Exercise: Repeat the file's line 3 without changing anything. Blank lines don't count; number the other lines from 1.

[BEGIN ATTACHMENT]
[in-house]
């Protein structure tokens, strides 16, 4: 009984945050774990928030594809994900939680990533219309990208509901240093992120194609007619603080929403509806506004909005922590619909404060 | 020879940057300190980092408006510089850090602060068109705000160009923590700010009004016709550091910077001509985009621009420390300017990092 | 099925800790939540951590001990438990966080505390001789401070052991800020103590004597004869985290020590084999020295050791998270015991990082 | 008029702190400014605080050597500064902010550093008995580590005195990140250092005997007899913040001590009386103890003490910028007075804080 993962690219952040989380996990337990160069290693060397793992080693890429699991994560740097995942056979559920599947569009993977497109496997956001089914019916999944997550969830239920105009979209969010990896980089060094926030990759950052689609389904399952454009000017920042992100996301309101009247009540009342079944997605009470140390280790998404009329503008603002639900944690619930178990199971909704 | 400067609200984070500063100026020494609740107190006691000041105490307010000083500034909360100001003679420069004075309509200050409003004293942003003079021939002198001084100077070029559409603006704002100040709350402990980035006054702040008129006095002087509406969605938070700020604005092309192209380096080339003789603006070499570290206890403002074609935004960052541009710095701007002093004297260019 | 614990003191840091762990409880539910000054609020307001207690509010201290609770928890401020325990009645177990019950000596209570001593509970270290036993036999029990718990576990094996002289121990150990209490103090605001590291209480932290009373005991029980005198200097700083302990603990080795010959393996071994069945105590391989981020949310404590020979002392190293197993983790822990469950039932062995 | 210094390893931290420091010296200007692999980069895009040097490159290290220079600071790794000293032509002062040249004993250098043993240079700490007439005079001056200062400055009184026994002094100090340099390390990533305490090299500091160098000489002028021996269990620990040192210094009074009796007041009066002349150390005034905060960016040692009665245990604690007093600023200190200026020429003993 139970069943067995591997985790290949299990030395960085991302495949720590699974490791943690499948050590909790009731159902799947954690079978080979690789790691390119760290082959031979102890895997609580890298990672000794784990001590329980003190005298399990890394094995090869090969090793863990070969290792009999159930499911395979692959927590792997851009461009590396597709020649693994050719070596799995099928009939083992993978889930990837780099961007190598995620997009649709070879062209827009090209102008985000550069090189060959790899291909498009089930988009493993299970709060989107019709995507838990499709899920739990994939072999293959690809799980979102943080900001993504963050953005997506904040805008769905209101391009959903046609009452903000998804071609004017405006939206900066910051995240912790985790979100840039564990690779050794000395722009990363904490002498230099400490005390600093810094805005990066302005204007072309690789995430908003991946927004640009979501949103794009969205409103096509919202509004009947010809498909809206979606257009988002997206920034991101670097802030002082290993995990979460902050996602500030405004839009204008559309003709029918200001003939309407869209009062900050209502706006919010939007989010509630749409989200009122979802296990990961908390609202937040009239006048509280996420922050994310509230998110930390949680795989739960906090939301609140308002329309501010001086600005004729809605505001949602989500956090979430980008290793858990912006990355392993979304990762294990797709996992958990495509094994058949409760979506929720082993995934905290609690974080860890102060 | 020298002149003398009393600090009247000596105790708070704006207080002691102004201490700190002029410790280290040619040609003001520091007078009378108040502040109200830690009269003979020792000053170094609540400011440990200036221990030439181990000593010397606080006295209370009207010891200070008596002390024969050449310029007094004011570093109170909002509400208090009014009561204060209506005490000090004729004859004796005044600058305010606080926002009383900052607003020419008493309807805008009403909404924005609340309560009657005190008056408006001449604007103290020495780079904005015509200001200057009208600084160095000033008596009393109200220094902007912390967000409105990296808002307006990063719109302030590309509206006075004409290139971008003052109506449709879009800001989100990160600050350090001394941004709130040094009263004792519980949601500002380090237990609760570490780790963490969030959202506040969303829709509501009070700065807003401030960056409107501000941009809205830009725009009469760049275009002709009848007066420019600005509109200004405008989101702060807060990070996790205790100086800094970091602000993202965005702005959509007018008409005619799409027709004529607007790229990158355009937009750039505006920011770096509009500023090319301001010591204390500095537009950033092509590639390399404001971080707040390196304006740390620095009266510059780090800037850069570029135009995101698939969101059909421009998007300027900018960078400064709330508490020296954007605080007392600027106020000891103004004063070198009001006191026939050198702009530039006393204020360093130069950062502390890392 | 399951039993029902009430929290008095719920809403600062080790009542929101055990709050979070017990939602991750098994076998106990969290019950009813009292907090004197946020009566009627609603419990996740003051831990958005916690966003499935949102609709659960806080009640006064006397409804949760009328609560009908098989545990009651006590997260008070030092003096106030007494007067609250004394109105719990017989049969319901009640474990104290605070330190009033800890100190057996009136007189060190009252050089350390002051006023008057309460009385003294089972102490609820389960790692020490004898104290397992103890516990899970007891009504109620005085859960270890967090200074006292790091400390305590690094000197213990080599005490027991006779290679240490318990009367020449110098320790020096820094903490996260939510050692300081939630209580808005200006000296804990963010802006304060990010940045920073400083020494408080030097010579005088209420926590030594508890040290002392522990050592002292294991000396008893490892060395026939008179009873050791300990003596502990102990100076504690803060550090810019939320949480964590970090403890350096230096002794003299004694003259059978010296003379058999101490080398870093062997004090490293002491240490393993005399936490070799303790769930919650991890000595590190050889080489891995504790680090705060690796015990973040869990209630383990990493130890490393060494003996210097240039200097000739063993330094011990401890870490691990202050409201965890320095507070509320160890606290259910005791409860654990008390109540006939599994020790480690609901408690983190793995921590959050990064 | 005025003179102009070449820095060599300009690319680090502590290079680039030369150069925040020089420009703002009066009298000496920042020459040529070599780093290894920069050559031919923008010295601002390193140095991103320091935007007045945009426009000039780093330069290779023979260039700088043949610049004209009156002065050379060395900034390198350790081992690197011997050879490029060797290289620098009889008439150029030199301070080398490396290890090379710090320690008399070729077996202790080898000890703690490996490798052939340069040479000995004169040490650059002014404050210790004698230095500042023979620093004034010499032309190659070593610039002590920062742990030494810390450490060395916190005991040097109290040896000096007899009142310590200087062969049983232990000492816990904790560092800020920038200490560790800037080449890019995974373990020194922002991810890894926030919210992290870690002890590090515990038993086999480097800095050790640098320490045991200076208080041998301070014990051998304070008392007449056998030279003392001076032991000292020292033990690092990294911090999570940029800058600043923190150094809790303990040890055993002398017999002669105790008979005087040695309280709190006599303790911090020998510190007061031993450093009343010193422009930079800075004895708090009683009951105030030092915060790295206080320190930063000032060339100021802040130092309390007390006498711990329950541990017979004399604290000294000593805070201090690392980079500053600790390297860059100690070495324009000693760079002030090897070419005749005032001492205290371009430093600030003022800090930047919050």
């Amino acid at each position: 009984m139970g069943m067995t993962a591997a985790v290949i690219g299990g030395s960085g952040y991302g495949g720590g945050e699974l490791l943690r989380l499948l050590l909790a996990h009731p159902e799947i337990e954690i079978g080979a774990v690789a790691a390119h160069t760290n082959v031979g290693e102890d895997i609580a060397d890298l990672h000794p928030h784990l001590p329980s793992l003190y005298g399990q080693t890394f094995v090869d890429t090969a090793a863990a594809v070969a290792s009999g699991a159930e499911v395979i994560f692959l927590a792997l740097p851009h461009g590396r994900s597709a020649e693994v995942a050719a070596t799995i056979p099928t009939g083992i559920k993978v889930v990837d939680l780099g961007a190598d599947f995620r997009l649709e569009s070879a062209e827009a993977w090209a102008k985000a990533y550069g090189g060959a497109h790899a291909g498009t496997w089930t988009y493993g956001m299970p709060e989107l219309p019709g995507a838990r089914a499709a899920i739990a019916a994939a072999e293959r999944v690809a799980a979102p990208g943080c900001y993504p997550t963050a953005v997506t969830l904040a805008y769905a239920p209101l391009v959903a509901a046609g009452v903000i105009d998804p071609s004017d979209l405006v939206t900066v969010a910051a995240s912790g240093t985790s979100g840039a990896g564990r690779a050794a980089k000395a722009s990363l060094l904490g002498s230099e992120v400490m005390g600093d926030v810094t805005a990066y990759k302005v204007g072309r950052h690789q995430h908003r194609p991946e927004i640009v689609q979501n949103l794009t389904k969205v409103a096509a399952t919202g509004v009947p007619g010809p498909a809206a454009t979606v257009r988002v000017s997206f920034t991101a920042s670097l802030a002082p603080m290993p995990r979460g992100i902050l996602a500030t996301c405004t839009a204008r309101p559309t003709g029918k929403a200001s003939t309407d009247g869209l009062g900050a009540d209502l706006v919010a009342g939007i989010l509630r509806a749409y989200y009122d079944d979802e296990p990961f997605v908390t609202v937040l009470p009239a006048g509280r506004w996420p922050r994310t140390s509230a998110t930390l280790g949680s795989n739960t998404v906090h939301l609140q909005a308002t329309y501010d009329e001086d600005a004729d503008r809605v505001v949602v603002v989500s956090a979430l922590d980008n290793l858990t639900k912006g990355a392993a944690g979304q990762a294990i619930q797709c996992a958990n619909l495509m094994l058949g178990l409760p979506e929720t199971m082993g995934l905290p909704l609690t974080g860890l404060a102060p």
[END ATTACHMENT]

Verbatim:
């Amino acid at each position: 009984m139970g069943m067995t993962a591997a985790v290949i690219g299990g030395s960085g952040y991302g495949g720590g945050e699974l490791l943690r989380l499948l050590l909790a996990h009731p159902e799947i337990e954690i079978g080979a774990v690789a790691a390119h160069t760290n082959v031979g290693e102890d895997i609580a060397d890298l990672h000794p928030h784990l001590p329980s793992l003190y005298g399990q080693t890394f094995v090869d890429t090969a090793a863990a594809v070969a290792s009999g699991a159930e499911v395979i994560f692959l927590a792997l740097p851009h461009g590396r994900s597709a020649e693994v995942a050719a070596t799995i056979p099928t009939g083992i559920k993978v889930v990837d939680l780099g961007a190598d599947f995620r997009l649709e569009s070879a062209e827009a993977w090209a102008k985000a990533y550069g090189g060959a497109h790899a291909g498009t496997w089930t988009y493993g956001m299970p709060e989107l219309p019709g995507a838990r089914a499709a899920i739990a019916a994939a072999e293959r999944v690809a799980a979102p990208g943080c900001y993504p997550t963050a953005v997506t969830l904040a805008y769905a239920p209101l391009v959903a509901a046609g009452v903000i105009d998804p071609s004017d979209l405006v939206t900066v969010a910051a995240s912790g240093t985790s979100g840039a990896g564990r690779a050794a980089k000395a722009s990363l060094l904490g002498s230099e992120v400490m005390g600093d926030v810094t805005a990066y990759k302005v204007g072309r950052h690789q995430h908003r194609p991946e927004i640009v689609q979501n949103l794009t389904k969205v409103a096509a399952t919202g509004v009947p007619g010809p498909a809206a454009t979606v257009r988002v000017s997206f920034t991101a920042s670097l802030a002082p603080m290993p995990r979460g992100i902050l996602a500030t996301c405004t839009a204008r309101p559309t003709g029918k929403a200001s003939t309407d009247g869209l009062g900050a009540d209502l706006v919010a009342g939007i989010l509630r509806a749409y989200y009122d079944d979802e296990p990961f997605v908390t609202v937040l009470p009239a006048g509280r506004w996420p922050r994310t140390s509230a998110t930390l280790g949680s795989n739960t998404v906090h939301l609140q909005a308002t329309y501010d009329e001086d600005a004729d503008r809605v505001v949602v603002v989500s956090a979430l922590d980008n290793l858990t639900k912006g990355a392993a944690g979304q990762a294990i619930q797709c996992a958990n619909l495509m094994l058949g178990l409760p979506e929720t199971m082993g995934l905290p909704l609690t974080g860890l404060a102060p």